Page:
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Prim v. Ensign United States Drilling, Inc.

United States District Court, D. Colorado

August 3, 2018

MATTHEW PRIM, individually and on behalf of all others similarly situated, Plaintiff,
v.
ENSIGN UNITED STATES DRILLING, INC., Defendant.

          ORDER

          PHILIP A. BRIMMER UNITED STATES DISTRICT JUDGE.

         This matter comes before the Court on Plaintiff's First Amended Unopposed Motion for Approval of FLSA Settlement and Stipulation of Dismissal of Lawsuit With Prejudice [Docket No. 42]. Plaintiff renews his request that the Court approve the parties' settlement of plaintiff's claims under the Fair Labor Standards Act (“FLSA”), 29 U.S.C. § 201 et seq. The Court has jurisdiction pursuant to 28 U.S.C. § 1331.

         I. BACKGROUND

         On September 30, 2015, plaintiff filed his complaint, individually and on behalf of all others similarly situated, alleging that defendant violated the FLSA. Docket No. 1. Plaintiff was employed by defendant and worked in an oilfield as an hourly employee. Id. at 2, ¶ 7. Plaintiff and other employees received bonuses as a component of their compensation including “Safety Bonuses and/or Performance Bonuses.” Id., ¶ 8. Plaintiff alleges that defendant excluded these bonuses from calculations of plaintiff's and other employees' regular rate of pay, and therefore failed to pay plaintiff and the putative class members overtime at the rate required by the FLSA. Id. at 2-3, ¶ 9.[1]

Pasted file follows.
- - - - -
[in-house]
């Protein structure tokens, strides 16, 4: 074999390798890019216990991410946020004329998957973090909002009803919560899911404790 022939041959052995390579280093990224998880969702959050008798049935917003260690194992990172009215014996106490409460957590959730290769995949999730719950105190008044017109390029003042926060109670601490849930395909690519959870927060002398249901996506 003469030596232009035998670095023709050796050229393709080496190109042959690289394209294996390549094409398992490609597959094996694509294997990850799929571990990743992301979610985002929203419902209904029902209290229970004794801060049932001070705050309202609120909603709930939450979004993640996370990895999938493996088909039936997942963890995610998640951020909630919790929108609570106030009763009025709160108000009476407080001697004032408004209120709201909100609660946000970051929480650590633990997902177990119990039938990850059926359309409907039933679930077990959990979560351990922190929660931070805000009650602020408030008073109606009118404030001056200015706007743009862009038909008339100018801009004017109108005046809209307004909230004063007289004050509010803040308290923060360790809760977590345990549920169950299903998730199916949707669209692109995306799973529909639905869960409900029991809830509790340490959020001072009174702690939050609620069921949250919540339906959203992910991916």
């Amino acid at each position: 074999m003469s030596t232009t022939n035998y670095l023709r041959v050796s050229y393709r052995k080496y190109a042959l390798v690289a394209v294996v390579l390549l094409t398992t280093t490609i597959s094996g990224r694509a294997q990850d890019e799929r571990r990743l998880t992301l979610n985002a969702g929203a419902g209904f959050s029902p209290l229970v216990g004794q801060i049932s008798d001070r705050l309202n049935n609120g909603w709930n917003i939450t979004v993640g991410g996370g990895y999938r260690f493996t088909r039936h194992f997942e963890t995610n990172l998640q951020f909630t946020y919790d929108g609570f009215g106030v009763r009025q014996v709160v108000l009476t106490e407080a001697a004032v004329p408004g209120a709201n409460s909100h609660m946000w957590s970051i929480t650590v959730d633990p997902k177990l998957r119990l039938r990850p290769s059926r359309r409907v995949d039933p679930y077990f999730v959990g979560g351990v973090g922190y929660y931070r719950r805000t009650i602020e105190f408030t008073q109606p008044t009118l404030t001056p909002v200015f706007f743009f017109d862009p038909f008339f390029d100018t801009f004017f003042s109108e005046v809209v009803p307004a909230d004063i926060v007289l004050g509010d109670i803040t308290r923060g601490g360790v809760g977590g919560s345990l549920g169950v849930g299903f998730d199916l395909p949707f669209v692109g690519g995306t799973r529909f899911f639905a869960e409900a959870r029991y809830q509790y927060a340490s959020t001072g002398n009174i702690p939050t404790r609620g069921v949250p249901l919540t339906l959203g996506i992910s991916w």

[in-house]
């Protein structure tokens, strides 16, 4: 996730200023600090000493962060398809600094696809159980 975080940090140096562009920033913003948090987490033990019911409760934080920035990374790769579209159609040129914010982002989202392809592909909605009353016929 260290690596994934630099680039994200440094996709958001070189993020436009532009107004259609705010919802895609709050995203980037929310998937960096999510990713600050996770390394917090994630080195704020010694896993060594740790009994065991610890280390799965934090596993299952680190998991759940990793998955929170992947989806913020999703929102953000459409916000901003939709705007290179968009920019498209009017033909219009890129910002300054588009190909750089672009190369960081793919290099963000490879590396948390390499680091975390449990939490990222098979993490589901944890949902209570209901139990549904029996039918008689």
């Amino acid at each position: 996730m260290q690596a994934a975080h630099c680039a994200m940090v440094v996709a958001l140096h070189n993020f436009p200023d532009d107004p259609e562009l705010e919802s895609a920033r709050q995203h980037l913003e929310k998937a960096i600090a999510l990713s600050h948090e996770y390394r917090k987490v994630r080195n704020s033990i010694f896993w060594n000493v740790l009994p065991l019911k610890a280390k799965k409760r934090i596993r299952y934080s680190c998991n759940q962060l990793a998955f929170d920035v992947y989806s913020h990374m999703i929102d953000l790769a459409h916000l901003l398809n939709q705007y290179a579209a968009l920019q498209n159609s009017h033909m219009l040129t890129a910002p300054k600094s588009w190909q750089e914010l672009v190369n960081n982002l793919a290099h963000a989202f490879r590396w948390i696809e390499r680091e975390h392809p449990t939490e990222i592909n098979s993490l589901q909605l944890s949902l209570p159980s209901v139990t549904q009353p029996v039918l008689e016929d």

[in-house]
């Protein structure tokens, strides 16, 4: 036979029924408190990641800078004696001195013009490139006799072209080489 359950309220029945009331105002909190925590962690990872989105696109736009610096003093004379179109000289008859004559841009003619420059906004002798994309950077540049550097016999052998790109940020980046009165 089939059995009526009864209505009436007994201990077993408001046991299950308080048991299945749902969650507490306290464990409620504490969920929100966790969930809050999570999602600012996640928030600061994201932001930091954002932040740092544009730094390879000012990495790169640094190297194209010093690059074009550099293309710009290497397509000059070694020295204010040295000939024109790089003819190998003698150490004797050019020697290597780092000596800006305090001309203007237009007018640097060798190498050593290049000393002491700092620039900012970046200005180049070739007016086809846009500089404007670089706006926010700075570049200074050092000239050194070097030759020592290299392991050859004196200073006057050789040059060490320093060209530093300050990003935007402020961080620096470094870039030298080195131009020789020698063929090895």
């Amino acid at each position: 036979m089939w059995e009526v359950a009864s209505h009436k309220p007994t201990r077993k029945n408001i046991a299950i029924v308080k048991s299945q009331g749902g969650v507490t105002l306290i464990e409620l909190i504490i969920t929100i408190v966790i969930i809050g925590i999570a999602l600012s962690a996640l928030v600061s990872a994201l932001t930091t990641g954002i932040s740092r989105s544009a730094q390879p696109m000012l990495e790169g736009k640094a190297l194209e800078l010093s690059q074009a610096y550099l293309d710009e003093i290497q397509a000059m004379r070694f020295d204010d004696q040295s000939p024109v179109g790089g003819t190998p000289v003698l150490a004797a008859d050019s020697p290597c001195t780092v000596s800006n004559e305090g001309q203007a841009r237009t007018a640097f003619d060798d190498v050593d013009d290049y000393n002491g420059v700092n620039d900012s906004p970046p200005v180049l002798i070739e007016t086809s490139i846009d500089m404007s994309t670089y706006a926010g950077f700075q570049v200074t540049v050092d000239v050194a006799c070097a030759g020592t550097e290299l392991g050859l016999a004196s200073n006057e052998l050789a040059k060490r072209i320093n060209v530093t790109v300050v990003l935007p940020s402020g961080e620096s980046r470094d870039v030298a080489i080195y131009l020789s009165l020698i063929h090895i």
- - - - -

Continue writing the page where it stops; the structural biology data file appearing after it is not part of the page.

On February 15, 2017, plaintiff filed an unopposed motion for court approval of the parties' settlement agreement and dismissal of the lawsuit with prejudice. Docket No. 33. This Court denied the motion without prejudice on August 24, 2017, noting several deficiencies in plaintiff's motion and the proposed settlement agreement. Docket No. 39. Plaintiff filed an amended motion and revised proposed settlement agreement on January 26, 2018. Docket Nos. 42, 42-1.

         II. LEGAL STANDARD

         The FLSA allows an employee or employees to bring a collective action “[on] behalf of himself or themselves and other employees similarly situated.” 29 U.S.C. § 216(b). To determine whether plaintiffs are “similarly situated” for purposes of FLSA collective action certification, courts apply a two-stage approach. Thiessen v. GE Capital Corp., 267 F.3d 1095, 1105 (10th Cir. 2001). A court's initial certification comes at the notice stage, where courts use a fairly lenient standard to determine whether plaintiffs are similarly situated for purposes of sending notice to putative class members. Id. at 1102. After discovery, a court makes a final class certification using a stricter standard. See Thiessen, 267 F.3d at 1102-03. In order to approve a settlement prior to a final collective action ruling, “the Court must make some final class certification finding.” Whittington v. Taco Bell of Am., Inc., No. 10-cv-01884-KMT-MEH, 2013 WL 6022972, at *2 (D. Colo. Nov. 13, 2013) (citing Peterson v. Mortgage Sources, Corp., 2011 WL 3793963, at *4 (D. Kan. Aug. 25, 2011)).